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Early life triclosan exposure and neurodevelopment of children at 3 years in a prospective birth cohort.
Int J Hyg Environ Health. 2020 03; 224:113427.IJ

Abstract

BACKGROUND

Early life exposure to triclosan, an emerging endocrine disrupting chemical, may adversely impact childhood neurodevelopment, but limited epidemiologic studies have examined the associations.

OBJECTIVE

We evaluated the associations between prenatal and postnatal triclosan exposure and child neurodevelopment at 3 years.

METHODS

The study included 377 mother-child pairs who participated in Sheyang Mini Birth Cohort Study (SMBCS), a longitudinal birth cohort in China. Triclosan concentrations in maternal and 3-year-old child urine samples were quantified using gas chromatography-tandem mass spectrometry (GC-MS/MS). Gesell Developmental Schedules (GDS) were used to assess child neurodevelopment at 3 years of age. Multivariate linear regression models were applied to estimate associations of prenatal and postnatal urinary triclosan concentrations with children's developmental quotients (DQs).

RESULTS

Detection frequencies of triclosan in maternal and childhood urine samples were 100% and 99.5%, respectively. The median values of prenatal and postnatal urinary triclosan levels were 0.65 and 0.44 μg/L, respectively. One ln-unit increase of maternal urinary triclosan concentration was associated with increase of DQ scores in motor area of children (regression coefficient, β = 0.28, 95% confidence interval, CI: 0.03, 0.54; p = 0.03). In sex-stratified analyses, maternal urinary triclosan levels were significantly related to increases in DQ scores in motor area among boys (β = 0.25, 95%CI: 0.01, 0.50; p = 0.04), while postnatal urinary triclosan concentrations were inversely associated with DQ scores in social area in boys (β = -0.37, 95%CI: -0.72, -0.03; p = 0.03).

CONCLUSIONS

The findings suggested that prenatal triclosan exposure predicted increases in motor scores, while postnatal triclosan exposure was related to reductions in social scores of 3-year-old children. These associations were only observed in boys. The biological mechanisms linking triclosan exposure to neurodevelopment await further studies.

Authors+Show Affiliations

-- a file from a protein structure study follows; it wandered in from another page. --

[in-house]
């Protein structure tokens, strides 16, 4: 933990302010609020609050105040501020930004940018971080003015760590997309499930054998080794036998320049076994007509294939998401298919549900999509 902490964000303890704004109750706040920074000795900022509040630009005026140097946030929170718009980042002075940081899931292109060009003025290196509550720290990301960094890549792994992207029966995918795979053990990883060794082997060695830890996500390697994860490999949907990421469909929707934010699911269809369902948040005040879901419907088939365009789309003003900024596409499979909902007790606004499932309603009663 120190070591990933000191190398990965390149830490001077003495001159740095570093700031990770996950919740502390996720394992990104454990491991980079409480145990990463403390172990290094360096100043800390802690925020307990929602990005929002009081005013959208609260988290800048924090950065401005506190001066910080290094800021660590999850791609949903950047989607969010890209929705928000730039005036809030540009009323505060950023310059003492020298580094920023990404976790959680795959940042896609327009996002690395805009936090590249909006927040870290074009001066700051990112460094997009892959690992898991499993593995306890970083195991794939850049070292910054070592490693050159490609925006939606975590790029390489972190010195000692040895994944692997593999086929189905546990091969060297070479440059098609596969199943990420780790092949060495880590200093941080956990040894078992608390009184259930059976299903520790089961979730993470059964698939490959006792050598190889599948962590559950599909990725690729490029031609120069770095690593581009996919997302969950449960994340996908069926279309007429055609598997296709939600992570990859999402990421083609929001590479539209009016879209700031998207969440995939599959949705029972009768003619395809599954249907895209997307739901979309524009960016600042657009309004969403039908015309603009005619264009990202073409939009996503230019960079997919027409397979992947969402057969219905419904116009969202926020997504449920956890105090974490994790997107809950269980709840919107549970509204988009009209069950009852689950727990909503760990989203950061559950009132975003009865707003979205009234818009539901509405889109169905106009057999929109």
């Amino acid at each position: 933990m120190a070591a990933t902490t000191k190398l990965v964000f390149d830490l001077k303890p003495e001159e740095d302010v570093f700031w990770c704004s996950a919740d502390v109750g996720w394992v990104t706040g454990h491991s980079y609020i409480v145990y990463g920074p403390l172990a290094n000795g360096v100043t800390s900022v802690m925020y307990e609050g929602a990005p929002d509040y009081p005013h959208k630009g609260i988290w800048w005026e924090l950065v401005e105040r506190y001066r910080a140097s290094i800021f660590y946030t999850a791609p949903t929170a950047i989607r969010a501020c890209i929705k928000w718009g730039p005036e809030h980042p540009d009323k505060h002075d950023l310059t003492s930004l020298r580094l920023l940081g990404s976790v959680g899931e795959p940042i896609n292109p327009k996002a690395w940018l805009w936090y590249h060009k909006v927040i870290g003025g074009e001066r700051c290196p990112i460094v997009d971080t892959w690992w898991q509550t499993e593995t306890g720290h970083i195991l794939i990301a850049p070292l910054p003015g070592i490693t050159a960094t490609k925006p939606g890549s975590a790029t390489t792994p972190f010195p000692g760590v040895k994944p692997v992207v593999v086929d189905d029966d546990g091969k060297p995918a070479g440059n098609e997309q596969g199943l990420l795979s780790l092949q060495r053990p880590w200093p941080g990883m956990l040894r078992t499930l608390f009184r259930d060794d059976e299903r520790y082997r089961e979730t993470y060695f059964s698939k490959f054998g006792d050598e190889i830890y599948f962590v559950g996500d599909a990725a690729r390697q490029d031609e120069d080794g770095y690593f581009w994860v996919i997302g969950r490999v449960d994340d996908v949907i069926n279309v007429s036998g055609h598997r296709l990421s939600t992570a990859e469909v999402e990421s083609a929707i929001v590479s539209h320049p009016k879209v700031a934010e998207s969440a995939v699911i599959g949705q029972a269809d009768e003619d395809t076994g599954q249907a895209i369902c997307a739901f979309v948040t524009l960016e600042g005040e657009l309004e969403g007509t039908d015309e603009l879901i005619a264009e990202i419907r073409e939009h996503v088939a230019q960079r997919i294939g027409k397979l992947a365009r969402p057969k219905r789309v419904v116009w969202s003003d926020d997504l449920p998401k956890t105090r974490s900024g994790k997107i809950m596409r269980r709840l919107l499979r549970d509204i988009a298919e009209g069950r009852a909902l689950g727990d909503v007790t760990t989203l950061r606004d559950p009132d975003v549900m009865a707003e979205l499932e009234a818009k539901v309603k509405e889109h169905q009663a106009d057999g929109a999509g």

School of Public Health/ Key Laboratory of Public Health Safety of Ministry of Education/ Key Lab of Health Technology Assessment, National Health Commission of the People's Republic of China, Fudan University, No.130 Dong'an Road, Shanghai, 200032, China.School of Public Health/ Key Laboratory of Public Health Safety of Ministry of Education/ Key Lab of Health Technology Assessment, National Health Commission of the People's Republic of China, Fudan University, No.130 Dong'an Road, Shanghai, 200032, China. Electronic address: chwu@fudan.edu.cn.School of Public Health/ Key Laboratory of Public Health Safety of Ministry of Education/ Key Lab of Health Technology Assessment, National Health Commission of the People's Republic of China, Fudan University, No.130 Dong'an Road, Shanghai, 200032, China.School of Public Health/ Key Laboratory of Public Health Safety of Ministry of Education/ Key Lab of Health Technology Assessment, National Health Commission of the People's Republic of China, Fudan University, No.130 Dong'an Road, Shanghai, 200032, China.School of Public Health/ Key Laboratory of Public Health Safety of Ministry of Education/ Key Lab of Health Technology Assessment, National Health Commission of the People's Republic of China, Fudan University, No.130 Dong'an Road, Shanghai, 200032, China.Shanghai Municipal Center for Disease Control and Prevention, No. 1380 Zhongshan West Road, Shanghai, 200336, China.Zhejiang Provincial Center for Disease Control and Prevention, No. 3399 Binsheng Road, Hangzhou, 310051, China.Shanghai Municipal Center for Disease Control and Prevention, No. 1380 Zhongshan West Road, Shanghai, 200336, China.Changning District Center for Disease Control and Prevention, No.39 Yunwushan Road, Shanghai, 200051, China.School of Public Health/ Key Laboratory of Public Health Safety of Ministry of Education/ Key Lab of Health Technology Assessment, National Health Commission of the People's Republic of China, Fudan University, No.130 Dong'an Road, Shanghai, 200032, China.School of Public Health/ Key Laboratory of Public Health Safety of Ministry of Education/ Key Lab of Health Technology Assessment, National Health Commission of the People's Republic of China, Fudan University, No.130 Dong'an Road, Shanghai, 200032, China.Changning District Center for Disease Control and Prevention, No.39 Yunwushan Road, Shanghai, 200051, China.Clinical Epidemiology and Biostatistics, School of Medical Sciences, Örebro University, Örebro, 70182, Sweden.Shanghai Municipal Center for Disease Control and Prevention, No. 1380 Zhongshan West Road, Shanghai, 200336, China.School of Public Health/ Key Laboratory of Public Health Safety of Ministry of Education/ Key Lab of Health Technology Assessment, National Health Commission of the People's Republic of China, Fudan University, No.130 Dong'an Road, Shanghai, 200032, China. Electronic address: zjzhou@fudan.edu.cn.